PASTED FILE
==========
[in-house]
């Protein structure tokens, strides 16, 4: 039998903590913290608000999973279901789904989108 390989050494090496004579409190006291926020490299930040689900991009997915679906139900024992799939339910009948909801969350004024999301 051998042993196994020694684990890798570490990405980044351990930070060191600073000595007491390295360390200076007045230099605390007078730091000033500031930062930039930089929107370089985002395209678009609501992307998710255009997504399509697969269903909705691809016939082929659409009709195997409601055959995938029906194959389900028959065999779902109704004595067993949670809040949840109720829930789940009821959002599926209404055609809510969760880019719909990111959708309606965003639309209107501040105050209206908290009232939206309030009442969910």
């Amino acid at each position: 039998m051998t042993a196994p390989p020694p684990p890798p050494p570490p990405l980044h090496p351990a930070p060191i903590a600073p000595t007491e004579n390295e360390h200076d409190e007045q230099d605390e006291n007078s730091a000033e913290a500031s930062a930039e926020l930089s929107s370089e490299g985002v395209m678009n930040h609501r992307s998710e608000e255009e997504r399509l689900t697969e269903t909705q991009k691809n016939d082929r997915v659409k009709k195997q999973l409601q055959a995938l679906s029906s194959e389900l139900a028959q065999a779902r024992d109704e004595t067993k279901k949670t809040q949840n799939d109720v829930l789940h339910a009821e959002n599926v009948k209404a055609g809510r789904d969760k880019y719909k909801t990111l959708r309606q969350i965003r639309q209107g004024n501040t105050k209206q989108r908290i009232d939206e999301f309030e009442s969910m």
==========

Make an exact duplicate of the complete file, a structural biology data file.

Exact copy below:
[in-house]
């Protein structure tokens, strides 16, 4: 039998903590913290608000999973279901789904989108 390989050494090496004579409190006291926020490299930040689900991009997915679906139900024992799939339910009948909801969350004024999301 051998042993196994020694684990890798570490990405980044351990930070060191600073000595007491390295360390200076007045230099605390007078730091000033500031930062930039930089929107370089985002395209678009609501992307998710255009997504399509697969269903909705691809016939082929659409009709195997409601055959995938029906194959389900028959065999779902109704004595067993949670809040949840109720829930789940009821959002599926209404055609809510969760880019719909990111959708309606965003639309209107501040105050209206908290009232939206309030009442969910």
């Amino acid at each position: 039998m051998t042993a196994p390989p020694p684990p890798p050494p570490p990405l980044h090496p351990a930070p060191i903590a600073p000595t007491e004579n390295e360390h200076d409190e007045q230099d605390e006291n007078s730091a000033e913290a500031s930062a930039e926020l930089s929107s370089e490299g985002v395209m678009n930040h609501r992307s998710e608000e255009e997504r399509l689900t697969e269903t909705q991009k691809n016939d082929r997915v659409k009709k195997q999973l409601q055959a995938l679906s029906s194959e389900l139900a028959q065999a779902r024992d109704e004595t067993k279901k949670t809040q949840n799939d109720v829930l789940h339910a009821e959002n599926v009948k209404a055609g809510r789904d969760k880019y719909k909801t990111l959708r309606q969350i965003r639309q209107g004024n501040t105050k209206q989108r908290i009232d939206e999301f309030e009442s969910m």